3V4TCDD5QHGA Payments for carrying out tests for the purpose of certification do not amount to Fees for Technical Services (FTS) under the Income-Tax Act, and therefore, not liable to tax in India, according to a recent order by the Income-tax Appellate Tribunal (ITAT) Mumbai, a quasi-judicial body for deciding tax disputes. Under the I-T Act, FTS is liable to tax in India.
The tax office believes it has the latitude to demand payment. In this case, the appeal before ITAT was filed by Siemens and the income sought to be taxed was the payment the company made to Pehla Testing Laboratory, Berlin, which conducted tests on Siemens’ products for certification.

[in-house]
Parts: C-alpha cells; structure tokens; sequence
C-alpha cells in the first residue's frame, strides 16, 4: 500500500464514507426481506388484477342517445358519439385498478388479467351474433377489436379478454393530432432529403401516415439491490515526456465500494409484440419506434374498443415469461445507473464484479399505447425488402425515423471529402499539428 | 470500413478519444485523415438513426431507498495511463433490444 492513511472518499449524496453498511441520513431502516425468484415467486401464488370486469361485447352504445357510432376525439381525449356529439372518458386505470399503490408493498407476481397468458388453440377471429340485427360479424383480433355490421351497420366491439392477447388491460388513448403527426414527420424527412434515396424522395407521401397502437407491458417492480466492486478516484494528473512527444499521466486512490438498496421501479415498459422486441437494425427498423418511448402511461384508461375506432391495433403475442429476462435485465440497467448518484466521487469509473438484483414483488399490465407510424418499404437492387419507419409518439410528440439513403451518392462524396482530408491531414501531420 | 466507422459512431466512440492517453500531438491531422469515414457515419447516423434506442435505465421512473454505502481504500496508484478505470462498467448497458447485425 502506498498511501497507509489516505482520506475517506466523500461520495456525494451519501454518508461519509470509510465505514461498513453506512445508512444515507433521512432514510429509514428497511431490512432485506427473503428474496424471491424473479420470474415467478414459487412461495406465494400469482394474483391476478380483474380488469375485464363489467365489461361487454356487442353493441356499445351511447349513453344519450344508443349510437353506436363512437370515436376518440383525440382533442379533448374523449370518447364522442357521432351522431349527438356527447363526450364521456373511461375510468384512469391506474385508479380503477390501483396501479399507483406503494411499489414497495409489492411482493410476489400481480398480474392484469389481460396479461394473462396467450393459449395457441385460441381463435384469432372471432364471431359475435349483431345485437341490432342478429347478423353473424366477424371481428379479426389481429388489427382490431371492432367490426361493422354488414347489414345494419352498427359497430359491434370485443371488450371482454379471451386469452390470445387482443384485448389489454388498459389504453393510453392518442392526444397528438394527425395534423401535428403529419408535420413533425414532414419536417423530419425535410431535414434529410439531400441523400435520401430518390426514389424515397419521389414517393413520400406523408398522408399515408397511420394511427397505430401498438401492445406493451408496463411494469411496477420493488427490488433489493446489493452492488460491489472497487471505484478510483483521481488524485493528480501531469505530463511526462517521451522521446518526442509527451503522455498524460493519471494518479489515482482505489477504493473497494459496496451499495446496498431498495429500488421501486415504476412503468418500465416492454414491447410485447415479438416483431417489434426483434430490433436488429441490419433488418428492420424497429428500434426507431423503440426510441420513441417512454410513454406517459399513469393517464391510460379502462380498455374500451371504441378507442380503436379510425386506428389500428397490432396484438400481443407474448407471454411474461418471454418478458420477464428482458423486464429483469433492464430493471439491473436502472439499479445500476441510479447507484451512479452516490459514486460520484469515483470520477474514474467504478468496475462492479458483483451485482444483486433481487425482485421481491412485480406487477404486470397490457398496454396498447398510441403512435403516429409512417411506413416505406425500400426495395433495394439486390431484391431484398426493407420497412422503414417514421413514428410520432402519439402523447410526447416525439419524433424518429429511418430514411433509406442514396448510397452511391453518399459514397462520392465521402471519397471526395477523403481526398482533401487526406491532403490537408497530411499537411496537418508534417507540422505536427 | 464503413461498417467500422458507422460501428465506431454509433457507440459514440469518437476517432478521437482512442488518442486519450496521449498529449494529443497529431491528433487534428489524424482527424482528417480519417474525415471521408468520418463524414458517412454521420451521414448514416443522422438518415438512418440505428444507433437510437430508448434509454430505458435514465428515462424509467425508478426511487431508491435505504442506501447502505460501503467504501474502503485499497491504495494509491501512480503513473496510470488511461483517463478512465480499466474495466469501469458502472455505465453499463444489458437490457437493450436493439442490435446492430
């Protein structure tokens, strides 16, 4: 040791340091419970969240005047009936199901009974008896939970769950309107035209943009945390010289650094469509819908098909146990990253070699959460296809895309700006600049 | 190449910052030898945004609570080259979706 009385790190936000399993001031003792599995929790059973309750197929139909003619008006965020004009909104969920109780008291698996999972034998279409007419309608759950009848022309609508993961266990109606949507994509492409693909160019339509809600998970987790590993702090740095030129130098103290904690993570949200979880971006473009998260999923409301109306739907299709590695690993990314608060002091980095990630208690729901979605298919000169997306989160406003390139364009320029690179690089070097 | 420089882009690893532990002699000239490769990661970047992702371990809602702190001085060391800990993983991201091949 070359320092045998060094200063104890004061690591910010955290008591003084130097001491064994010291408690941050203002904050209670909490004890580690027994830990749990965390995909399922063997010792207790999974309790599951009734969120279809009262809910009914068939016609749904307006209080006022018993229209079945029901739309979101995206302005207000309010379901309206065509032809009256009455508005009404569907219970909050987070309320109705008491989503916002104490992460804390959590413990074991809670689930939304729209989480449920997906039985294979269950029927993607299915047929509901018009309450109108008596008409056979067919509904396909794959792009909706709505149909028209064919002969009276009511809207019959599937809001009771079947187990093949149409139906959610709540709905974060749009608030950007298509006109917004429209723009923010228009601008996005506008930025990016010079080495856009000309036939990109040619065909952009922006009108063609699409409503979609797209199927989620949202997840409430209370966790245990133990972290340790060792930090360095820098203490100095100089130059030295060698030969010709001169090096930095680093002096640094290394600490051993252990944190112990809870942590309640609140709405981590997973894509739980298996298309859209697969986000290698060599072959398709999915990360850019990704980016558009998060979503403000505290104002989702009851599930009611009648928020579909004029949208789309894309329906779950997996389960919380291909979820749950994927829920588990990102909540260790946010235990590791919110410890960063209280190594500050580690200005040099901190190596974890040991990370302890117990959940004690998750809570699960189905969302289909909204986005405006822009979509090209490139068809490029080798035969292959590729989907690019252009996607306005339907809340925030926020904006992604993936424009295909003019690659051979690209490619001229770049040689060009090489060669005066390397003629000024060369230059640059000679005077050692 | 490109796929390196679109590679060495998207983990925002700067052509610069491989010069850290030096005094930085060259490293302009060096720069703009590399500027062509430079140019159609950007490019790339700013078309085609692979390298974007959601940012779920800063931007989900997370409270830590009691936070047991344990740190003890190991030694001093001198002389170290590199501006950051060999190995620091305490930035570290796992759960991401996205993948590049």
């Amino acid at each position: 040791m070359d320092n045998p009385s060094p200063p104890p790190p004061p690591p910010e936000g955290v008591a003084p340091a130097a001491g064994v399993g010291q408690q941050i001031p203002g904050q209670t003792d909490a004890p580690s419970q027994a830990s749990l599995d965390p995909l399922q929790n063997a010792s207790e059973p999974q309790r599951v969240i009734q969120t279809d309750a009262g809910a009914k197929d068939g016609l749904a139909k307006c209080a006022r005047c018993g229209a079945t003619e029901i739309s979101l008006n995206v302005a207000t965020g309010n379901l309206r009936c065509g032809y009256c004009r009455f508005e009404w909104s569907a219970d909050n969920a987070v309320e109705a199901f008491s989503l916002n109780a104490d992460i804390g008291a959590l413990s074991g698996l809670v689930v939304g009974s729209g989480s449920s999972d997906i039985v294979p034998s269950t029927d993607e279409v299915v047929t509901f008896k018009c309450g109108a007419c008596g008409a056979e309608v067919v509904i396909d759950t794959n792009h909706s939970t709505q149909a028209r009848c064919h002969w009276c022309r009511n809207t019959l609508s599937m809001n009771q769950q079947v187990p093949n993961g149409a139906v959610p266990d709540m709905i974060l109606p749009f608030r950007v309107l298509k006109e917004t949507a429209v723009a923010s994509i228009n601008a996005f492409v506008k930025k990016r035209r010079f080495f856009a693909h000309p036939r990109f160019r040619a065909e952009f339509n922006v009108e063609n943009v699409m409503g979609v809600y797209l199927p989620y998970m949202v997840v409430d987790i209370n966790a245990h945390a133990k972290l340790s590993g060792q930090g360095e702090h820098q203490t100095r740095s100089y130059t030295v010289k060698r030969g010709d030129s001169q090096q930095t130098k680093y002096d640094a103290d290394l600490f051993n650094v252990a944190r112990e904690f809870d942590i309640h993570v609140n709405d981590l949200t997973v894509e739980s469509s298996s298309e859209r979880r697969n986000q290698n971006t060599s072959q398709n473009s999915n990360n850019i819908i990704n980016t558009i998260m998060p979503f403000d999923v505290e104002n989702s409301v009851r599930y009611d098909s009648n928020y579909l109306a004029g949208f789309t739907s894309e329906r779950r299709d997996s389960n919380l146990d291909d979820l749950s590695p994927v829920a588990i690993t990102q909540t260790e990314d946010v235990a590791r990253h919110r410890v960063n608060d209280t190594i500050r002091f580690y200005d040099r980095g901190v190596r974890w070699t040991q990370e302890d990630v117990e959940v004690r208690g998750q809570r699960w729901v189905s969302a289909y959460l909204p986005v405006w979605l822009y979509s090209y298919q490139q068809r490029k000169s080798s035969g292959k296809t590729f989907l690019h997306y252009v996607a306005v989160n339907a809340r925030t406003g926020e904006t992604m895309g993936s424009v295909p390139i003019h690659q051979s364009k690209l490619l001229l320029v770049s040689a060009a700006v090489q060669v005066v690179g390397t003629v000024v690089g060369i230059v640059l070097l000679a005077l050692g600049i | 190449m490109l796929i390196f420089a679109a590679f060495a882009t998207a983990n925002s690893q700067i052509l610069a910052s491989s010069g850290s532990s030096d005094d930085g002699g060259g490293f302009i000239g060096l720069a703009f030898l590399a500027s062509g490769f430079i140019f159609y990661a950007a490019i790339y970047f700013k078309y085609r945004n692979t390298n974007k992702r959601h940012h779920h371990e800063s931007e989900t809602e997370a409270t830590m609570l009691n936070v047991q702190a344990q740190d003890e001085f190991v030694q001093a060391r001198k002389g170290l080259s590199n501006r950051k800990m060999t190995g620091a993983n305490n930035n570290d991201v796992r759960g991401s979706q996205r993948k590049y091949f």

ITAT ruled that even though the testing was carried out with sophisticated technology, payments for the service would not amount to FTS as there was no human element involved.
Involvement of human element is an essential feature of the services related to FTS, ITAT observed. ITAT accepted the argument of Siemens represented by Sunil Lala of KPMG that the judicial orders in the past which took a contrary view could not be used against the taxpayer company as none of them dealt with the legal principle that technical services cannot be rendered in the absence of human intervention.
This order, according to tax experts, is the first of its kind, considering that tax judiciaries in India have taken totally opposite views in the past in similar cases such as Havells India, Cochin Refineries, South West Mining and Searle India. The ITAT order was pronounced on February 12, 2013.